Working with letters, documents, stories, photographs, and other found objects, Andreas Hopfgarten constructed “the lost memory” of his family from World War II and the period directly thereafter. Like an archaeologist, he carefully excavated this hybrid puzzle with all of its gaps that he then reassembled piece by piece and filled with his own images and objects. Hopfgarten’s method is exemplary, since our memory is fed from a multitude of fragments and clichés of lived life. Remembering is not about facts, but rather a sort of diving into the sediments of our soul, where we have buried fear, joy, happiness, love, pain, and loss, and stored everything we have experienced in a sort of flight recorder. A smell, a sound, or an image may open this box and bring to mind that memories are deeply planted in our being—like the “World Tree Yggdrasil,” encompassing the past, the present, and the future.
2014-2016, 82 Fine Art prints on Hahnemühle, various sizes, framed in white and black wood, or without frames, 80 Mounted slides in a Kodak slide projector, 4 Videos, 00:28 min., 03:32 min., 12:20 min., 32:49 min., 1 Slide projection with 1 still image, 78 Trees, fretworks, 25.5 × 19.5 cm, 1 Tree, paper, and China ink, 45 × 40 cm, in a Plexiglas case, 50 × 50 × 60 cm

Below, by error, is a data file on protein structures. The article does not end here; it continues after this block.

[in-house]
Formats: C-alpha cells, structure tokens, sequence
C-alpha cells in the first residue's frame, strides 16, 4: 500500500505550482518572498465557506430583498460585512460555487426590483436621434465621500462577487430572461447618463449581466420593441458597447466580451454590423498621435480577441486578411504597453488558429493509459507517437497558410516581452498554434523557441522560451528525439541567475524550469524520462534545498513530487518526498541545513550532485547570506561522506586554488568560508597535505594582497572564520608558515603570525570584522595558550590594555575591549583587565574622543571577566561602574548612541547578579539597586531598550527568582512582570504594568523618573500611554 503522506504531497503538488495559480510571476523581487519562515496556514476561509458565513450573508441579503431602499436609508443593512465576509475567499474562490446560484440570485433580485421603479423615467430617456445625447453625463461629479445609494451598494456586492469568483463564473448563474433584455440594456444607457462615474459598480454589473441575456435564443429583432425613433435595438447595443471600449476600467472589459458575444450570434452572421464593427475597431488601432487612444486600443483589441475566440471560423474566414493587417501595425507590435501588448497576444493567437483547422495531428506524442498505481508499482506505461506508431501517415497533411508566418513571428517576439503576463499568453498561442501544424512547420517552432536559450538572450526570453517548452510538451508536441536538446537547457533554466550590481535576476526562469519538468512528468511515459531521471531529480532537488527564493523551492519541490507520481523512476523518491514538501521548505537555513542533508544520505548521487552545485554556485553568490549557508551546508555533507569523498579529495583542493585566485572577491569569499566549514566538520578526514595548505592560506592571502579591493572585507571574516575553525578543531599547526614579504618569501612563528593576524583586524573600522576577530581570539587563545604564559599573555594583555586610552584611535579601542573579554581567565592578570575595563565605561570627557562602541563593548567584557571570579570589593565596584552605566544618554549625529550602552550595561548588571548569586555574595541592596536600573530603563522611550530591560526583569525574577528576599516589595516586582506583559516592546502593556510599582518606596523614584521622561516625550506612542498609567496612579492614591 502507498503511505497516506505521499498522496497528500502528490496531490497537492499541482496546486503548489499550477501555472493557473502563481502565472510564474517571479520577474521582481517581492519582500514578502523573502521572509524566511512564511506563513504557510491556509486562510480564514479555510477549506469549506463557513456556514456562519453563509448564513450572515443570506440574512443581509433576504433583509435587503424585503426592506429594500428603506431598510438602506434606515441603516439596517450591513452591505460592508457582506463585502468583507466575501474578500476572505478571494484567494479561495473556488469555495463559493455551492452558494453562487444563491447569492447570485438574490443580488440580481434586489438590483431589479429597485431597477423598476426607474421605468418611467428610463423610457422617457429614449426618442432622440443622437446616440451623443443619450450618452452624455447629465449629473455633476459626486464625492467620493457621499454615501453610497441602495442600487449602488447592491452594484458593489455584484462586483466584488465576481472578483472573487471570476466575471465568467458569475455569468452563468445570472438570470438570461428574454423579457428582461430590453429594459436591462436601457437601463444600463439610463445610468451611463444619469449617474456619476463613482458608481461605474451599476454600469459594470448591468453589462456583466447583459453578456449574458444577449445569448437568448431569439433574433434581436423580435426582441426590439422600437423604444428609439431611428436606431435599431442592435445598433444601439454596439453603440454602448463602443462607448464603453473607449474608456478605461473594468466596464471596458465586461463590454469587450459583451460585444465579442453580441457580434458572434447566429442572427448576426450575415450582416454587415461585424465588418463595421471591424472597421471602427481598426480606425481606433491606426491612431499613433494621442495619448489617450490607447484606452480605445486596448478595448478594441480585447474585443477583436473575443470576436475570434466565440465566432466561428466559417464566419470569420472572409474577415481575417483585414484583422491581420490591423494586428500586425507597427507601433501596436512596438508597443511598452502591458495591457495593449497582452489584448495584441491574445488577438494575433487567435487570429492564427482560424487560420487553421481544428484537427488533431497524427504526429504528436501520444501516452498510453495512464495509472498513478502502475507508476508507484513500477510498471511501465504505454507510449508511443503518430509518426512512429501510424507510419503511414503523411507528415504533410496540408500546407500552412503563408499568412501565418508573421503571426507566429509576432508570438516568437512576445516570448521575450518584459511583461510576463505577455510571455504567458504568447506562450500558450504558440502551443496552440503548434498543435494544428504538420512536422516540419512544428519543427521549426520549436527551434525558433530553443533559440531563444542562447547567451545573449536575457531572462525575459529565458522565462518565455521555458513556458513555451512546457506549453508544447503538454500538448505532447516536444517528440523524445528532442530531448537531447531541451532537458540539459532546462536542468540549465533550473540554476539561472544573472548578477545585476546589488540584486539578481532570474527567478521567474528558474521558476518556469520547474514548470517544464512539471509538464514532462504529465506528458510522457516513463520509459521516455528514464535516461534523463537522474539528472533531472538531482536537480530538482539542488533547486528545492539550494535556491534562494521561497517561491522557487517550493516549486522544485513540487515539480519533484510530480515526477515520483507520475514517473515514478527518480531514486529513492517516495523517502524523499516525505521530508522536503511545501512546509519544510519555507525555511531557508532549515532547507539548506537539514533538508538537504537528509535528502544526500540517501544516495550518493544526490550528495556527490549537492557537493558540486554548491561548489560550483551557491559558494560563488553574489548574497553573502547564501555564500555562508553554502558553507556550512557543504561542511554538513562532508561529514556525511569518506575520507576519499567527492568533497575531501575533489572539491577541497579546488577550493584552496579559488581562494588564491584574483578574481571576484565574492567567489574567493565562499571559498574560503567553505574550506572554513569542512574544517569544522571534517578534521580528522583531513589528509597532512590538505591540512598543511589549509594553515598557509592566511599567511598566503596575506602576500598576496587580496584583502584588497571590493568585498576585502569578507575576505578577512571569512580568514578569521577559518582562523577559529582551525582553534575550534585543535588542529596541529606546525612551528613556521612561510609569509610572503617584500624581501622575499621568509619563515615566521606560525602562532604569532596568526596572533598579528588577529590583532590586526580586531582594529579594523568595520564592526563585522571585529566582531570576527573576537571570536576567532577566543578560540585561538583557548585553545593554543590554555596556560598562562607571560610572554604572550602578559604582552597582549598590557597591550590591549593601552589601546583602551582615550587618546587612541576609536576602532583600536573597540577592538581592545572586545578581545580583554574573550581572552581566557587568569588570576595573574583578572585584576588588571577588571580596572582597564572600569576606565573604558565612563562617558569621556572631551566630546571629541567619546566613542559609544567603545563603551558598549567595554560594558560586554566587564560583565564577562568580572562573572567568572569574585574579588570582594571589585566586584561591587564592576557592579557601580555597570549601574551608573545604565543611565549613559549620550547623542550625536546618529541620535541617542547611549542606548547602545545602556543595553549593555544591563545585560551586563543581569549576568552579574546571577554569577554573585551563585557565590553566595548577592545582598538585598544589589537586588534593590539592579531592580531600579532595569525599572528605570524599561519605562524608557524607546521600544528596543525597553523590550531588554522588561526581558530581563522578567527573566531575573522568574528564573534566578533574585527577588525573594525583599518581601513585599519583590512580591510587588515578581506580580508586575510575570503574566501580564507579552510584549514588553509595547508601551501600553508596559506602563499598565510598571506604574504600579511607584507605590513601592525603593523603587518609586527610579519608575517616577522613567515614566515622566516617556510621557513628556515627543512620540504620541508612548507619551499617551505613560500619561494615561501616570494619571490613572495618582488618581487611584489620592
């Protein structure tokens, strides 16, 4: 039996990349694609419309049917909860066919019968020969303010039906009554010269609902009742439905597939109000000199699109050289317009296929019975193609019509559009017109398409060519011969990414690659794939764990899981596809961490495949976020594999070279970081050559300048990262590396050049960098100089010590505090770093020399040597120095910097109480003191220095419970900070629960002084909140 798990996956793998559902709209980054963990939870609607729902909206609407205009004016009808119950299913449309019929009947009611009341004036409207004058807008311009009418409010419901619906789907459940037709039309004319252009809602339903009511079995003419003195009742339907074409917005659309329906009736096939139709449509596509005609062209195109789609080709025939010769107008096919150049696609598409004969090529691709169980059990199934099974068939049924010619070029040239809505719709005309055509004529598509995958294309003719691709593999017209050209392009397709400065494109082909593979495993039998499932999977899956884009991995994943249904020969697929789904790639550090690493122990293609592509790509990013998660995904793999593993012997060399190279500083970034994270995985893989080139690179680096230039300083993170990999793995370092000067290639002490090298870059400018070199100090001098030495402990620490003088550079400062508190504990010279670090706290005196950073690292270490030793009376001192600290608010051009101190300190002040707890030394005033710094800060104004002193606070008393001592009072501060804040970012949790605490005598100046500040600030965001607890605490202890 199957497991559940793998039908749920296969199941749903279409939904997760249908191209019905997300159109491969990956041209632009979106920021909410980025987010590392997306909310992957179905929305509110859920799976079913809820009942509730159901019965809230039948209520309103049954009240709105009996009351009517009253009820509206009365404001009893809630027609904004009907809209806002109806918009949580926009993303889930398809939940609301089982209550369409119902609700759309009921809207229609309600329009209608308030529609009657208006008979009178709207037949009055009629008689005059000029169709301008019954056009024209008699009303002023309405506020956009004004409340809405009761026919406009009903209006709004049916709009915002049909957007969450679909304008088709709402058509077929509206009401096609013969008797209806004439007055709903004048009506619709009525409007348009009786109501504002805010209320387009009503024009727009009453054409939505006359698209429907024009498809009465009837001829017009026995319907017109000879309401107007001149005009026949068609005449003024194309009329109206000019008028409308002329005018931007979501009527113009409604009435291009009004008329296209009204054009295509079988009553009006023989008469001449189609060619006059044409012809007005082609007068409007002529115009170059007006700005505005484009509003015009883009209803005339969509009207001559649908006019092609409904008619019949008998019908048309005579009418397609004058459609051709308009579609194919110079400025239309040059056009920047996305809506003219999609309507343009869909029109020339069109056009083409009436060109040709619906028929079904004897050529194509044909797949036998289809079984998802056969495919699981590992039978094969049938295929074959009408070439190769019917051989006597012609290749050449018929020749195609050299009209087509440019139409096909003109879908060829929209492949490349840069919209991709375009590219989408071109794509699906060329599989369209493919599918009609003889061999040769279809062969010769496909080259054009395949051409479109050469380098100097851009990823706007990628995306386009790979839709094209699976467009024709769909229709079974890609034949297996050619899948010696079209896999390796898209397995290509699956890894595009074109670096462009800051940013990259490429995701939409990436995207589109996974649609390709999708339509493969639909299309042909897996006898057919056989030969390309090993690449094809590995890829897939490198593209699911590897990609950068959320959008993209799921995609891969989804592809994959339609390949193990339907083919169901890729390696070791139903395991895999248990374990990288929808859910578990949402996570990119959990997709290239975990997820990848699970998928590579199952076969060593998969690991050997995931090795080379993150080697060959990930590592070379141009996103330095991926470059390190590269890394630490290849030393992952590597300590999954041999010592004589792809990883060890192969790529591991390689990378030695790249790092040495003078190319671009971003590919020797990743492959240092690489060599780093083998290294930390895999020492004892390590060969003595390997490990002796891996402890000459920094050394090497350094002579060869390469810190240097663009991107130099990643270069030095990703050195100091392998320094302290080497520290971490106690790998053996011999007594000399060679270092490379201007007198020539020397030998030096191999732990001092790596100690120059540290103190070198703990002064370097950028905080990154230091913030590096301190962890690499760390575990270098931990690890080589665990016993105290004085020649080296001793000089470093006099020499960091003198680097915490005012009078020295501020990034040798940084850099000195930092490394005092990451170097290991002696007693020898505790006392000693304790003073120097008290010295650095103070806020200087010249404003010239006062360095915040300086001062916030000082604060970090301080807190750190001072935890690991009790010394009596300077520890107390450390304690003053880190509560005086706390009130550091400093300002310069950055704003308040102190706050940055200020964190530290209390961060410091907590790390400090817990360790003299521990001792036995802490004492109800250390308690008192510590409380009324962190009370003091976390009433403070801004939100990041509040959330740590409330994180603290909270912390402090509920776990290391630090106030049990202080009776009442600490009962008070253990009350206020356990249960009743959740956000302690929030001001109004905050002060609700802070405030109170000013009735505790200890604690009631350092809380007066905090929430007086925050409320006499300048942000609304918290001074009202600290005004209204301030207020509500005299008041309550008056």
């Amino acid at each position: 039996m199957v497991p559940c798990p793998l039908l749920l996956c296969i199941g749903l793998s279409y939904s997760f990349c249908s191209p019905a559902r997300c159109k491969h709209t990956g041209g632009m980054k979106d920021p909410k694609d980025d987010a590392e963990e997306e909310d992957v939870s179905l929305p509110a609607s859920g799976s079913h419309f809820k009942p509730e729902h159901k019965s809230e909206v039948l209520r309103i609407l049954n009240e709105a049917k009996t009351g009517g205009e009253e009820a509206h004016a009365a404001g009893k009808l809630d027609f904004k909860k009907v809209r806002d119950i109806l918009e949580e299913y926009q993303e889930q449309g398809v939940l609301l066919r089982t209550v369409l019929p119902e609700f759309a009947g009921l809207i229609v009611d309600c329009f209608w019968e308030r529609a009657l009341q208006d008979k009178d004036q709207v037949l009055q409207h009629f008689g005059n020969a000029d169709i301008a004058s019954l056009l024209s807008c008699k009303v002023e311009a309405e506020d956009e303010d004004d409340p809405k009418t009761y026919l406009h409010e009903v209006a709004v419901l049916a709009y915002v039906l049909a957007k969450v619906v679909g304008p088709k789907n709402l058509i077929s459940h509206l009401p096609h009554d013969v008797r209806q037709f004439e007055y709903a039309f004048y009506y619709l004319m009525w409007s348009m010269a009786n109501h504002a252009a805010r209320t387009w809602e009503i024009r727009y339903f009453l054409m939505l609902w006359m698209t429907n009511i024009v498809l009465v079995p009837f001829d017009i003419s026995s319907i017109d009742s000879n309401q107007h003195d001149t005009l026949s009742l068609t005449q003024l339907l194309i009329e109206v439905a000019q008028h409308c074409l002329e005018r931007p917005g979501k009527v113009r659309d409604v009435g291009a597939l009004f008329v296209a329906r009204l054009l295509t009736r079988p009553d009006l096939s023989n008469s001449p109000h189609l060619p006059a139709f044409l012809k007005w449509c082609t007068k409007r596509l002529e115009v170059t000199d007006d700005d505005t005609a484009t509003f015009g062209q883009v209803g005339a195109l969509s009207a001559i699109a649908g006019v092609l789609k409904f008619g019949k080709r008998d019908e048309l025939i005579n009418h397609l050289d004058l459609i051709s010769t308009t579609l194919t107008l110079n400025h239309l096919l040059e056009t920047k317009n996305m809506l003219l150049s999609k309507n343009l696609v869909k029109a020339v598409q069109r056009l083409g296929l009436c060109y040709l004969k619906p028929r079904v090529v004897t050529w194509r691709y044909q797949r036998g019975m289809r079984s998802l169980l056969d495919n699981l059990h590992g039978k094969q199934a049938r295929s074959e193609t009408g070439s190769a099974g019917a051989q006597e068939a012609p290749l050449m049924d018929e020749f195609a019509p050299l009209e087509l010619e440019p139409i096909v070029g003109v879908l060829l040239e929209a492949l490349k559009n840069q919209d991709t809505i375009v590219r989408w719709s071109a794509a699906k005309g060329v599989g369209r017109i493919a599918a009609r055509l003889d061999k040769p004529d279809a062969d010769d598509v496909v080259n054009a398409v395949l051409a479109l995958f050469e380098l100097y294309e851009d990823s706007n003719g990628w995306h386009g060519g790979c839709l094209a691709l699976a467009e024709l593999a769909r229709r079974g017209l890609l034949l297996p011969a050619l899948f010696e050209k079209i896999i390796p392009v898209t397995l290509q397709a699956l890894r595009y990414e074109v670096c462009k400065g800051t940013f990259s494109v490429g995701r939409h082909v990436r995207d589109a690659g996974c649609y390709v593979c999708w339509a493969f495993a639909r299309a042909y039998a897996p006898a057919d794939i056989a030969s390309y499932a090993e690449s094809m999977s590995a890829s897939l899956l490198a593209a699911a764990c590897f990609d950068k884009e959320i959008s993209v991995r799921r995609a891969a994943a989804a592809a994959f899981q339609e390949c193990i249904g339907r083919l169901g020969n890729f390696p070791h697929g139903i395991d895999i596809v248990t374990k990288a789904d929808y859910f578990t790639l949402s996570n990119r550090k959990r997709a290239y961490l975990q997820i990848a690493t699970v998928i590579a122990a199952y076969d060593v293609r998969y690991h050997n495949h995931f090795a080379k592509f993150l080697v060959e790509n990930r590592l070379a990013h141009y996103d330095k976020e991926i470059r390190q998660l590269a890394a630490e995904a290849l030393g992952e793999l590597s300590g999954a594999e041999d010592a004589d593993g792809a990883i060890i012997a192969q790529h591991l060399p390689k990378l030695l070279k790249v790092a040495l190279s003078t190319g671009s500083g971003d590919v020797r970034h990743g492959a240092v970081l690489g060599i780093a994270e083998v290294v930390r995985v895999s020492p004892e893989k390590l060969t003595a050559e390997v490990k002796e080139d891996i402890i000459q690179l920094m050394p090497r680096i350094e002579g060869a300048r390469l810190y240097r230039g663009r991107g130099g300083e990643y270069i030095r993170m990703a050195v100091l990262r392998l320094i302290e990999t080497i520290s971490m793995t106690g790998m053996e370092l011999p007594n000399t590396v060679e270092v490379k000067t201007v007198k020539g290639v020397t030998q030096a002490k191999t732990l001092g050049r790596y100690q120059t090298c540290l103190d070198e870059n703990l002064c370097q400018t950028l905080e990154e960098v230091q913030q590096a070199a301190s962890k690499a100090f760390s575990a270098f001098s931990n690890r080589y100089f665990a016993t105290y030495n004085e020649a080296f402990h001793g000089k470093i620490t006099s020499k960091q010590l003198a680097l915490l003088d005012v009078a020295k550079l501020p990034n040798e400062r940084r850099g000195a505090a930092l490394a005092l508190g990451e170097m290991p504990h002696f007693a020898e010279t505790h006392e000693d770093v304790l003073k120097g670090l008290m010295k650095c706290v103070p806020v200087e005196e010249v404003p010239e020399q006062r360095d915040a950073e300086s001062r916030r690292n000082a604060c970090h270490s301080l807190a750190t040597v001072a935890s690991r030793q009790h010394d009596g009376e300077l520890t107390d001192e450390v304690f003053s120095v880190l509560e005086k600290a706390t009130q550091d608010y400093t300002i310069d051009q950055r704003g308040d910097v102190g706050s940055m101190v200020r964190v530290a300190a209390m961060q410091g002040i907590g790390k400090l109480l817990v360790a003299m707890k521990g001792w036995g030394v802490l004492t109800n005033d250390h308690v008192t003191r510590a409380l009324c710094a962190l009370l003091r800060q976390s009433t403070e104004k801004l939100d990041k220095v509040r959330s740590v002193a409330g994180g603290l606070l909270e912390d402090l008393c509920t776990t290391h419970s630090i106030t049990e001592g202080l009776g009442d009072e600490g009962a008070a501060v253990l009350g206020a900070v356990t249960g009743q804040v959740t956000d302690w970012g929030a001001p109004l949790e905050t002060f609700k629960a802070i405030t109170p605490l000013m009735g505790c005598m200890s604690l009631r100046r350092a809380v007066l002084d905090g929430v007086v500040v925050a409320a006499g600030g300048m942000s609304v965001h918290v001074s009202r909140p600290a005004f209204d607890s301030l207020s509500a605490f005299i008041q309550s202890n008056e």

Holger Jenss – Last Chance Junction
A white European travels to Europe—this conjures up images of explorers and conquerors, of colonialists who brought culture to “savages,” of slavery, hunger, and war, of safaris, educational films, and postcolonial African romanticism. Holger Jenss did not bring back any of these things with him from Ghana, yet they are all contained in “Last Chance Junction.” “Critical whiteness” is one of the keywords that Jenss wanted to look into. As the white man who came to Africa with a gaze conditioned by all of the images of a continent that has been visited by foreign powers since antiquity, he was a minority in Ghana. Jenss deals with these sediments of our (visual) collective memory in a self-deprecating way, not only addressing his own cultural appropriation, but also the bizarre internalization of white culture by Africans.
2014-2016, 7 Digital prints, mounted behind acrylic glass, 45 × 45 cm, 1 Dye sublimation print on shower curtain, polyester fabric, 200 × 140 cm, 1 HD video, 21:00 min, 3 Publications: 2 Digital prints, 14 × 10.5 cm, 54 pages & 27 × 20 cm, 62 pages, 1 Risography print, 20 × 14 cm, 36 pages
Quoc-Van Ninh – Tenebrae